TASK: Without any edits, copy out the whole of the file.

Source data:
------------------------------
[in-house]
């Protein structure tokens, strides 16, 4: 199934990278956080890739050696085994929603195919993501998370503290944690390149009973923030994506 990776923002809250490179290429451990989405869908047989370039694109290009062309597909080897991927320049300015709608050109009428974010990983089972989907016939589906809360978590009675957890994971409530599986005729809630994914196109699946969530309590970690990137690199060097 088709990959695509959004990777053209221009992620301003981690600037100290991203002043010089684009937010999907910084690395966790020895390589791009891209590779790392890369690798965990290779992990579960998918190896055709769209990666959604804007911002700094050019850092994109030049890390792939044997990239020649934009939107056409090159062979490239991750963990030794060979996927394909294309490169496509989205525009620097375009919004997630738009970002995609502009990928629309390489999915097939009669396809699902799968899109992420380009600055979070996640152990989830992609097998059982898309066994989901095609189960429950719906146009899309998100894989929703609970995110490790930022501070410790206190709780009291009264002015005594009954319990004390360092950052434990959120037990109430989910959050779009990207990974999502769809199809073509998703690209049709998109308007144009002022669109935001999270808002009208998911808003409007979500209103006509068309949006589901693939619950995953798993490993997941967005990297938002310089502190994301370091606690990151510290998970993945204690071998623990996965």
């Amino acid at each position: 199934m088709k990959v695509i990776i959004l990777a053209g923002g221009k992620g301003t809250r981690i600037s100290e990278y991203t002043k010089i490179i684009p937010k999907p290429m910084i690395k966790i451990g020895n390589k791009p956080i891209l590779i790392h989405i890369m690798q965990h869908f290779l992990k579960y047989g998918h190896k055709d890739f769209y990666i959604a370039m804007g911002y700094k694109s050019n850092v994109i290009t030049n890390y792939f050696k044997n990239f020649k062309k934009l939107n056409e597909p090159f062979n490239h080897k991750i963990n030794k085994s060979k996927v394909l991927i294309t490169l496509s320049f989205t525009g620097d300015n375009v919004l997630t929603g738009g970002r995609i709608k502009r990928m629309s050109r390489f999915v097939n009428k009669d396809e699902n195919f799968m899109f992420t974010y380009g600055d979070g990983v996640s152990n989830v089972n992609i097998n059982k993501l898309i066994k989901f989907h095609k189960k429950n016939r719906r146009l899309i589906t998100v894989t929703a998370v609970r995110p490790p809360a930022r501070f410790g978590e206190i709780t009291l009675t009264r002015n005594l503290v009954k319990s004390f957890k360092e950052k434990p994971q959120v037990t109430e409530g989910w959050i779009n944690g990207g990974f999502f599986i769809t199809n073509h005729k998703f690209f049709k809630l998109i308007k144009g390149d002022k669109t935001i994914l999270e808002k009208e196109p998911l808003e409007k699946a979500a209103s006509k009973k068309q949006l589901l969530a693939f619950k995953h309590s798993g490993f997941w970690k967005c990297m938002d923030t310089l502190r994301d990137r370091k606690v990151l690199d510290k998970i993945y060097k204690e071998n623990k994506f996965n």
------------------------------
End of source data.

[in-house]
């Protein structure tokens, strides 16, 4: 199934990278956080890739050696085994929603195919993501998370503290944690390149009973923030994506 990776923002809250490179290429451990989405869908047989370039694109290009062309597909080897991927320049300015709608050109009428974010990983089972989907016939589906809360978590009675957890994971409530599986005729809630994914196109699946969530309590970690990137690199060097 088709990959695509959004990777053209221009992620301003981690600037100290991203002043010089684009937010999907910084690395966790020895390589791009891209590779790392890369690798965990290779992990579960998918190896055709769209990666959604804007911002700094050019850092994109030049890390792939044997990239020649934009939107056409090159062979490239991750963990030794060979996927394909294309490169496509989205525009620097375009919004997630738009970002995609502009990928629309390489999915097939009669396809699902799968899109992420380009600055979070996640152990989830992609097998059982898309066994989901095609189960429950719906146009899309998100894989929703609970995110490790930022501070410790206190709780009291009264002015005594009954319990004390360092950052434990959120037990109430989910959050779009990207990974999502769809199809073509998703690209049709998109308007144009002022669109935001999270808002009208998911808003409007979500209103006509068309949006589901693939619950995953798993490993997941967005990297938002310089502190994301370091606690990151510290998970993945204690071998623990996965």
């Amino acid at each position: 199934m088709k990959v695509i990776i959004l990777a053209g923002g221009k992620g301003t809250r981690i600037s100290e990278y991203t002043k010089i490179i684009p937010k999907p290429m910084i690395k966790i451990g020895n390589k791009p956080i891209l590779i790392h989405i890369m690798q965990h869908f290779l992990k579960y047989g998918h190896k055709d890739f769209y990666i959604a370039m804007g911002y700094k694109s050019n850092v994109i290009t030049n890390y792939f050696k044997n990239f020649k062309k934009l939107n056409e597909p090159f062979n490239h080897k991750i963990n030794k085994s060979k996927v394909l991927i294309t490169l496509s320049f989205t525009g620097d300015n375009v919004l997630t929603g738009g970002r995609i709608k502009r990928m629309s050109r390489f999915v097939n009428k009669d396809e699902n195919f799968m899109f992420t974010y380009g600055d979070g990983v996640s152990n989830v089972n992609i097998n059982k993501l898309i066994k989901f989907h095609k189960k429950n016939r719906r146009l899309i589906t998100v894989t929703a998370v609970r995110p490790p809360a930022r501070f410790g978590e206190i709780t009291l009675t009264r002015n005594l503290v009954k319990s004390f957890k360092e950052k434990p994971q959120v037990t109430e409530g989910w959050i779009n944690g990207g990974f999502f599986i769809t199809n073509h005729k998703f690209f049709k809630l998109i308007k144009g390149d002022k669109t935001i994914l999270e808002k009208e196109p998911l808003e409007k699946a979500a209103s006509k009973k068309q949006l589901l969530a693939f619950k995953h309590s798993g490993f997941w970690k967005c990297m938002d923030t310089l502190r994301d990137r370091k606690v990151l690199d510290k998970i993945y060097k204690e071998n623990k994506f996965n």